I could never make myself have FHE when it was just my husband and I. He would have laughed. I would have cringed. We have good qualities but we're way too cynical to sit side by side on the couch, have a hymn and teach each other a lesson. We had a lot of years together before kids, a lot of years spending time doing lots of things, but not studying the gospel. I wish we were like that but we aren't.
So once there was a little person, FHE with a baby seemed silly too. Are you noticing a trend? If not, let me spell it out: there will never be a perfect time to start doing something. Anything.
In my defense, out family spends all our time together. It might feel that way to other readers, but really we do—we don't do date nights or have bowling leagues. Every night is family fun time at our house. Also, we talk to our kids about The Big Stuff pretty much every day. Once I read somewhere about not having one sex talk but lots of them, over time, it clicked in my brain that the concept applied to pretty much everything.
Still, over the years FHE has been a rare and shining thing. When we do it, I'm pleased. Then it seems like a lot of work and stupid and annoying and it just doesn't happen.
And now I have to repent. While I may not always be in the mood, having established a routine that this is what we do has made things much easier. My boys (five and eight) love it. They are doing lessons and learning and feeling proud. We're figuring out things that are especially important for us right now and focusing on those lessons.
I was wrong. FHE is good. Hassle? Sure, everything organized with kids is going to take something from the grown folks. But when the five year-old listened to his big brother reading a story from The Friend and noticed how it was similar to an experience they recently had while hiking? Priceless. FHE is even motivating my kid to practice the piano so he can play songs for us to s-l-o-w-l-y sing along to.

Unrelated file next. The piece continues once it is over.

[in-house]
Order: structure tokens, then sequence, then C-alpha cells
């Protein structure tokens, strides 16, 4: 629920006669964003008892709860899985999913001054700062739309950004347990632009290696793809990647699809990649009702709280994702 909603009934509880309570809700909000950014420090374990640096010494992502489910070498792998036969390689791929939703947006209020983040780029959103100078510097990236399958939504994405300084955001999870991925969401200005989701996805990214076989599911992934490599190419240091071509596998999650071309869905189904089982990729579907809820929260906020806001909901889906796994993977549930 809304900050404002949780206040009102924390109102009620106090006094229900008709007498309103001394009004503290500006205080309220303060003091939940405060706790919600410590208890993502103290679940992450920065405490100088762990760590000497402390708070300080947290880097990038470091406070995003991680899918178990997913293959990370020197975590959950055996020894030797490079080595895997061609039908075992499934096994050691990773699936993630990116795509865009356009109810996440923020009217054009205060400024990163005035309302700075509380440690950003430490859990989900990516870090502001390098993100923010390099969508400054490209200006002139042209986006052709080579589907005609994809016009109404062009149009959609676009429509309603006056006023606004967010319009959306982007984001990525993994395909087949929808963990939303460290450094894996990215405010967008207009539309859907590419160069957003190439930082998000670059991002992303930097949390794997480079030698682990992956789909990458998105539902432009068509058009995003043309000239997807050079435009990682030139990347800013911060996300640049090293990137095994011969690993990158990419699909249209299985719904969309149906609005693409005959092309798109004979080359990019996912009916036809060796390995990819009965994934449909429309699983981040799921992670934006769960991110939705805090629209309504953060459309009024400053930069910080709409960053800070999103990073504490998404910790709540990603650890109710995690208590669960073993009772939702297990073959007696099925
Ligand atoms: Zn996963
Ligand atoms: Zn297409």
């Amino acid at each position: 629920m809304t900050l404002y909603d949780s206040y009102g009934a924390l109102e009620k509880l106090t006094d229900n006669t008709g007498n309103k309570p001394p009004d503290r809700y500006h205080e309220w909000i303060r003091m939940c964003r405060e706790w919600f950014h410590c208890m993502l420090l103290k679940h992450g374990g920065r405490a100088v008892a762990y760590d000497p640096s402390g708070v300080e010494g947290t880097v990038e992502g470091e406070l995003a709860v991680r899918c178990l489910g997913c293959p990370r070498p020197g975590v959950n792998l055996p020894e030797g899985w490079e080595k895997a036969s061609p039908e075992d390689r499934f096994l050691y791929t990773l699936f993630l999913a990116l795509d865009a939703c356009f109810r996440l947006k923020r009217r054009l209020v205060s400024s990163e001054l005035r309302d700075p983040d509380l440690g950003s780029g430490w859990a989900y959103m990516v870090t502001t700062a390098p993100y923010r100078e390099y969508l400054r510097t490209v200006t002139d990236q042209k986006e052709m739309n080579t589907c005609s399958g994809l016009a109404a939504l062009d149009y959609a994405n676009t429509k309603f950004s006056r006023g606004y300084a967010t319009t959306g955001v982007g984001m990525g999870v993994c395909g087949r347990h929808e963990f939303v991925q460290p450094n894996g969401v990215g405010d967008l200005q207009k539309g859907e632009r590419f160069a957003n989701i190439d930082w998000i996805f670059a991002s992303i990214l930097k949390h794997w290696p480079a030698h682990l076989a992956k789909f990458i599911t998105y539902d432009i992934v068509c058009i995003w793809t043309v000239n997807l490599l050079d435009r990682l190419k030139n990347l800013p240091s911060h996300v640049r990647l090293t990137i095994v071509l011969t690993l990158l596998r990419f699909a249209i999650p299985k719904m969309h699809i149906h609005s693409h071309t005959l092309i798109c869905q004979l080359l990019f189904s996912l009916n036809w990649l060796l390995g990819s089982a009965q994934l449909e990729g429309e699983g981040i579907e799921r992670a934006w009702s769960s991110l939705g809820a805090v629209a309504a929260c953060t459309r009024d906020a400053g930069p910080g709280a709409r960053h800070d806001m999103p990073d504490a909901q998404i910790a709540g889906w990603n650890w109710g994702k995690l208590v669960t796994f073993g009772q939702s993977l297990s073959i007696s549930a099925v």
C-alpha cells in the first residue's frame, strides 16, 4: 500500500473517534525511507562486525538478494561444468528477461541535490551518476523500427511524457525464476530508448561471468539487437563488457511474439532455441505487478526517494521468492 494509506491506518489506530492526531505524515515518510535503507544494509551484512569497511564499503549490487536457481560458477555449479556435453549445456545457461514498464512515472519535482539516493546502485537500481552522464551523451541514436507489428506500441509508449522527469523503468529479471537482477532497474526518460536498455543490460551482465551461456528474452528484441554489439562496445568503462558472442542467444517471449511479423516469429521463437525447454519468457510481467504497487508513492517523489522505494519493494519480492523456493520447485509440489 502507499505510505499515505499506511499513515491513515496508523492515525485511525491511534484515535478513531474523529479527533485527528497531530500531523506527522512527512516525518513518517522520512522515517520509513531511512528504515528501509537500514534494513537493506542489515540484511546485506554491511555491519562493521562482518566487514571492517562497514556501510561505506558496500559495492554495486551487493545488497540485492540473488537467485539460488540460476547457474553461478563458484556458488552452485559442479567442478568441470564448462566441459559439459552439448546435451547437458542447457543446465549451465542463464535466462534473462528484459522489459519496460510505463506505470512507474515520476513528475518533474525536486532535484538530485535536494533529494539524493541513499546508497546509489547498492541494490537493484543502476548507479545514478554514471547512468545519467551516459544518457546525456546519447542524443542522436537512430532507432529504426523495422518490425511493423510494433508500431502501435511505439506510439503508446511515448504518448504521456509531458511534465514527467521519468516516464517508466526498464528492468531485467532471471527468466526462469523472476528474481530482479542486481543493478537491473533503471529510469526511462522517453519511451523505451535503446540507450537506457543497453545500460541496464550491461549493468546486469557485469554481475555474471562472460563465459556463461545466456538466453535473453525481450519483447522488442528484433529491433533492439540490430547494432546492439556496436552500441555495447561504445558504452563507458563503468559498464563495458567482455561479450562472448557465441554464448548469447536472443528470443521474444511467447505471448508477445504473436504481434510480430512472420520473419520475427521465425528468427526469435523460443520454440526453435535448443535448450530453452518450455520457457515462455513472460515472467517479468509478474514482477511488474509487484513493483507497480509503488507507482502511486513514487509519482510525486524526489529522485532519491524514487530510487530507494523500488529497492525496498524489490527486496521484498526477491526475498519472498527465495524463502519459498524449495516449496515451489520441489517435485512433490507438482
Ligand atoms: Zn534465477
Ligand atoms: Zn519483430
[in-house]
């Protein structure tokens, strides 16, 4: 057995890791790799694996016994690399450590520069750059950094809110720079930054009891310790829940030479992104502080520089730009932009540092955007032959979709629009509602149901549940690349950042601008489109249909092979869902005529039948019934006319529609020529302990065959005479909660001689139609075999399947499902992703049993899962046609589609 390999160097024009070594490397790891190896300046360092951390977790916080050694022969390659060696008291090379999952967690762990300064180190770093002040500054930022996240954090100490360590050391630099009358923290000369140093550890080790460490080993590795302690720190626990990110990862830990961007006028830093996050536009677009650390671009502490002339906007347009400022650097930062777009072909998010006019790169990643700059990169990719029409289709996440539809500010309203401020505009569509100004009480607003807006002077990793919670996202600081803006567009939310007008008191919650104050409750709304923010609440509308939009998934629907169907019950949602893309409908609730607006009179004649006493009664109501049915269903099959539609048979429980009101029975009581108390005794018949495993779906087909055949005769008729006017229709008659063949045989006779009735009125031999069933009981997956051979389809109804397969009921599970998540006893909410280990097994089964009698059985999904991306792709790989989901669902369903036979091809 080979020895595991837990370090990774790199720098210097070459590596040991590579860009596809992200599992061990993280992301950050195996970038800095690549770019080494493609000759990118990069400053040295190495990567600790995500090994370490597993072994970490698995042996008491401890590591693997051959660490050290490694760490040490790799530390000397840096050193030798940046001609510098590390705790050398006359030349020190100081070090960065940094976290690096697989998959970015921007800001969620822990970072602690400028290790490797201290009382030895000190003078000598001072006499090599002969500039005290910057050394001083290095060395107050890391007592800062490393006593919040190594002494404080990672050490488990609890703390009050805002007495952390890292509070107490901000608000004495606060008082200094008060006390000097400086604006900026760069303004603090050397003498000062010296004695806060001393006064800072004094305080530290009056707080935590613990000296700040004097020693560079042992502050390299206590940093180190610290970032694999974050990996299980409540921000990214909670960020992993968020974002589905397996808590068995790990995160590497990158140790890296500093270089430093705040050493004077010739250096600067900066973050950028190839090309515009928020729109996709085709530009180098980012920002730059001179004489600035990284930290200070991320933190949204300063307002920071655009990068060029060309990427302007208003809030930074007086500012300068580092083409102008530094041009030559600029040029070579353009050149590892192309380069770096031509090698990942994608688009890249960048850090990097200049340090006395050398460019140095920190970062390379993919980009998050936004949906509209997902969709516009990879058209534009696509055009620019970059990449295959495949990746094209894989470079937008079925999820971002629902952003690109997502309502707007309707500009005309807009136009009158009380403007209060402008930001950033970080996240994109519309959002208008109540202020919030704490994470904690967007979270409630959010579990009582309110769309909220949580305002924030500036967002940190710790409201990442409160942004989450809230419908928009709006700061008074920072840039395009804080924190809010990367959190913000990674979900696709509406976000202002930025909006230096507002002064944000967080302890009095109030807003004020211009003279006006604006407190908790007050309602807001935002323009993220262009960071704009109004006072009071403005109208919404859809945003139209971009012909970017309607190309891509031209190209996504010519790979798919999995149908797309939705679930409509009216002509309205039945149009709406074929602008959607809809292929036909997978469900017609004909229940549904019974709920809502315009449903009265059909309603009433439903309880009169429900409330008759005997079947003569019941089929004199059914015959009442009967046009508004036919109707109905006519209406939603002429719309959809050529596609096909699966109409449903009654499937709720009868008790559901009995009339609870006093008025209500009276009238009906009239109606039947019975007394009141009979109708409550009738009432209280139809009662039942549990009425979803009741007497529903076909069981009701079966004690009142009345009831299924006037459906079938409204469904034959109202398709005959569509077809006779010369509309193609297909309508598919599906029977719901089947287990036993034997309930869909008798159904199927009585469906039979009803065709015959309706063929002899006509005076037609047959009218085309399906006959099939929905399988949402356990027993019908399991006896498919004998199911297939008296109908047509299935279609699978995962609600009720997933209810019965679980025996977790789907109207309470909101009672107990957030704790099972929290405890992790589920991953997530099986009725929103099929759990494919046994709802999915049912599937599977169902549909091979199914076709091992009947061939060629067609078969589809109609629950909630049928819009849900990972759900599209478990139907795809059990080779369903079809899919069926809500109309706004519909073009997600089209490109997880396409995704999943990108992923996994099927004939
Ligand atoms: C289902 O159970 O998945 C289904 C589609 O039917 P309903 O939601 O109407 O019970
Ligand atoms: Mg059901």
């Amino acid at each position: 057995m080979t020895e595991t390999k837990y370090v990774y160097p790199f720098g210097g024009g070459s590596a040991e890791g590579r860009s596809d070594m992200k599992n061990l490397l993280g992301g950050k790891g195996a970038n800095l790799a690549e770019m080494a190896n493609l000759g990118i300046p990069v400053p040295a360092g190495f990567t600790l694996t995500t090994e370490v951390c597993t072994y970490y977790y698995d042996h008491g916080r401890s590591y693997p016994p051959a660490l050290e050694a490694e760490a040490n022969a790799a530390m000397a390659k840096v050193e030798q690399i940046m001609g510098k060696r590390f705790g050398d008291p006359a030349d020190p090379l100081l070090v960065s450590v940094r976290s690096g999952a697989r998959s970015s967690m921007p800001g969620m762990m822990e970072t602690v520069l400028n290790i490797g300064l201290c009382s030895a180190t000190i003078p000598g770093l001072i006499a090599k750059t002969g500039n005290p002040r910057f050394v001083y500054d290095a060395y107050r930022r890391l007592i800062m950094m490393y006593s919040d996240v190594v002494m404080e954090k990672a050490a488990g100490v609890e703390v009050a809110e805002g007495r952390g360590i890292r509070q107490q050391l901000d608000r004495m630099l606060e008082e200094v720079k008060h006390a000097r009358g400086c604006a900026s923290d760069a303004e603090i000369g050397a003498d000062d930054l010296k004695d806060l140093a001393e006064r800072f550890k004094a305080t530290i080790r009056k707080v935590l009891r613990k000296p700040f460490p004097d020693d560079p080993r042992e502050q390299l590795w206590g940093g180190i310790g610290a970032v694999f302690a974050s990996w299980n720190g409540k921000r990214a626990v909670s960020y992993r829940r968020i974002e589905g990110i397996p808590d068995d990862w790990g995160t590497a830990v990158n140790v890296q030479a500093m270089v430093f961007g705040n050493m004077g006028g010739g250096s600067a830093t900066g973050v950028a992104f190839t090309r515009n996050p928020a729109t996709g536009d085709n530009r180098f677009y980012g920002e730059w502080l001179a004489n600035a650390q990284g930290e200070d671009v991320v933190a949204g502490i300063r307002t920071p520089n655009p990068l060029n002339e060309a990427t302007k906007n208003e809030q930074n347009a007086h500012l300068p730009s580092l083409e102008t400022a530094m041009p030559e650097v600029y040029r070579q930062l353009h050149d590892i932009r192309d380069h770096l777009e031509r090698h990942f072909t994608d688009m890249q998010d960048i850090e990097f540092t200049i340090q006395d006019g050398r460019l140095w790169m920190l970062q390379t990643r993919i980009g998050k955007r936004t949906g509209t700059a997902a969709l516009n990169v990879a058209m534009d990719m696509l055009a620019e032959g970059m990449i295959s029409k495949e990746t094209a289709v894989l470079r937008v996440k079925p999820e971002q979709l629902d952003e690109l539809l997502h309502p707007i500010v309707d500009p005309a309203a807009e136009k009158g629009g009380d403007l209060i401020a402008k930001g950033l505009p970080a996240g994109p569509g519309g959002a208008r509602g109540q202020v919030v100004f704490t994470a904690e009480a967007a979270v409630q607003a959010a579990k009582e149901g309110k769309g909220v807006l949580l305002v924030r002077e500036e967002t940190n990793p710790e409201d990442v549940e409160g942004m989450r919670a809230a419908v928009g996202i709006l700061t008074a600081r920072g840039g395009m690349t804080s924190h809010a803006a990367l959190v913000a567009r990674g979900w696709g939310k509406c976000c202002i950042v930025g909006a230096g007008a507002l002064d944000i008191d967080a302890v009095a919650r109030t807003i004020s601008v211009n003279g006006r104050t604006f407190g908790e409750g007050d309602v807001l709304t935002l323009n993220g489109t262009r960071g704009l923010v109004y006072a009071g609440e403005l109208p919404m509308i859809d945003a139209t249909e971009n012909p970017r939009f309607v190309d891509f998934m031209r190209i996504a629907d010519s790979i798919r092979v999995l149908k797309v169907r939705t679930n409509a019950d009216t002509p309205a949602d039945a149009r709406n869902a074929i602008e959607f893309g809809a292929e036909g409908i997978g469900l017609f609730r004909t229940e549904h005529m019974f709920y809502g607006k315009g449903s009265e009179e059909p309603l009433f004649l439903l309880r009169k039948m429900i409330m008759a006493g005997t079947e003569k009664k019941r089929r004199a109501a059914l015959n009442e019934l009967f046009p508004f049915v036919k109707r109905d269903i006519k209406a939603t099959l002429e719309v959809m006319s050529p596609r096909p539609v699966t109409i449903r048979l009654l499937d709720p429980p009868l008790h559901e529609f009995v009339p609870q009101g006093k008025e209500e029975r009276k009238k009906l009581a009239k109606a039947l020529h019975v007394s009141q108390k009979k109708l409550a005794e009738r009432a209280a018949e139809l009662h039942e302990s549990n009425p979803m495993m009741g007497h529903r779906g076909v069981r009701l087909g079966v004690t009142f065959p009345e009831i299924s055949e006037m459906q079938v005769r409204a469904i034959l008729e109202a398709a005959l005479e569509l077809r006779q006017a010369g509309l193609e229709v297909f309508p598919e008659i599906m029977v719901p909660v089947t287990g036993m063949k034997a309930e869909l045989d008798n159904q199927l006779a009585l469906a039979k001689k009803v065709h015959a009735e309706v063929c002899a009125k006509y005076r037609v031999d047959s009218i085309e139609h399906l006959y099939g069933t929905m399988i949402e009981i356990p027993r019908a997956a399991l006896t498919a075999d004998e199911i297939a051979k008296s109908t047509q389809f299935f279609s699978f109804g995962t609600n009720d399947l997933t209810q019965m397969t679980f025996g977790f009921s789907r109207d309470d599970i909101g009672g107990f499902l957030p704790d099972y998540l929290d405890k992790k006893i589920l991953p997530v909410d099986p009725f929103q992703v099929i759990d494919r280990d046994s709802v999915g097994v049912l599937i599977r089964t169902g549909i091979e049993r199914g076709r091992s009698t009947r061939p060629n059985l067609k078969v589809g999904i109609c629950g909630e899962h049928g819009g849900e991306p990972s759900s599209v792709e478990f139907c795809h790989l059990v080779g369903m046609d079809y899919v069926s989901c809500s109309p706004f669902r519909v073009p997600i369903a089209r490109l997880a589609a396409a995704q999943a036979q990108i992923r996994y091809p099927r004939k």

From the trenches, some last thoughts:
- Use the church website. Short videos are great for all age groups.
- I try include a tactile activity into every lesson—coloring, brainstorming and writing, a maze. Anything that requires movement.
- Lessons don't have to be about gospel topics; the most memorable one from my (admittedly odd) childhood was about supply and demand. There was another mid-1980's special night burned in all our collective memories that involved how to properly use toilet paper.
- Whatever your topic, keep it brief and focused. I get overwhelmed with all that I want my children to know to be prepared for the hardships in life, so I have to remember that this 15 minutes on Monday night is not the only time they'll ever hear about time management or the plan of salvation.
Eliana Osborn was raised on cold weather and wild animals in Anchorage, Alaska, setting the stage for her adult life in the Sunniest Place on Earth in Arizona. She grew up in the church and didn't know there were places where conformity was preached. She has a degrees. She writes. She teaches. She has some kids. She even has a husband. She's trying to do her best.